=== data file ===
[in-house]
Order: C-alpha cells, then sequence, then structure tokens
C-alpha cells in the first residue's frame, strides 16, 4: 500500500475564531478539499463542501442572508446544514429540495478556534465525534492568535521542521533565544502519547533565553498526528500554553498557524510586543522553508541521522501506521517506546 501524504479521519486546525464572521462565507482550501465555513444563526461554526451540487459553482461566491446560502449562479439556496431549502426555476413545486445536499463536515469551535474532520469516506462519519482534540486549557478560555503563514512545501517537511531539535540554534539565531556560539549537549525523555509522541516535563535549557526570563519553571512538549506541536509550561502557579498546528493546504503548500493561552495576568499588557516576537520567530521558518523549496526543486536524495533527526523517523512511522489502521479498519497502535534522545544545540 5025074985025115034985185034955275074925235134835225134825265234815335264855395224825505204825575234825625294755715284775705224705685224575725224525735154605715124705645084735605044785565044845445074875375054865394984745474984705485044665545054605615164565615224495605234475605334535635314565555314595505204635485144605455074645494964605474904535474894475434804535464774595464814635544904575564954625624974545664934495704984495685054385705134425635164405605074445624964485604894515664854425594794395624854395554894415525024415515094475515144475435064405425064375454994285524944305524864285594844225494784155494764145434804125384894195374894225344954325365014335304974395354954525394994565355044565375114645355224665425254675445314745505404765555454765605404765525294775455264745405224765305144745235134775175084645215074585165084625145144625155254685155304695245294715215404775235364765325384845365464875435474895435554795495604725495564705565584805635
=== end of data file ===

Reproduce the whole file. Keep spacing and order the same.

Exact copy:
[in-house]
Order: C-alpha cells, then sequence, then structure tokens
C-alpha cells in the first residue's frame, strides 16, 4: 500500500475564531478539499463542501442572508446544514429540495478556534465525534492568535521542521533565544502519547533565553498526528500554553498557524510586543522553508541521522501506521517506546 501524504479521519486546525464572521462565507482550501465555513444563526461554526451540487459553482461566491446560502449562479439556496431549502426555476413545486445536499463536515469551535474532520469516506462519519482534540486549557478560555503563514512545501517537511531539535540554534539565531556560539549537549525523555509522541516535563535549557526570563519553571512538549506541536509550561502557579498546528493546504503548500493561552495576568499588557516576537520567530521558518523549496526543486536524495533527526523517523512511522489502521479498519497502535534522545544545540 5025074985025115034985185034955275074925235134835225134825265234815335264855395224825505204825575234825625294755715284775705224705685224575725224525735154605715124705645084735605044785565044845445074875375054865394984745474984705485044665545054605615164565615224495605234475605334535635314565555314595505204635485144605455074645494964605474904535474894475434804535464774595464814635544904575564954625624974545664934495704984495685054385705134425635164405605074445624964485604894515664854425594794395624854395554894415525024415515094475515144475435064405425064375454994285524944305524864285594844225494784155494764145434804125384894195374894225344954325365014335304974395354954525394994565355044565375114645355224665425254675445314745505404765555454765605404765525294775455264745405224765305144745235134775175084645215074585165084625145144625155254685155304695245294715215404775235364765325384845365464875435474895435554795495604725495564705565584805635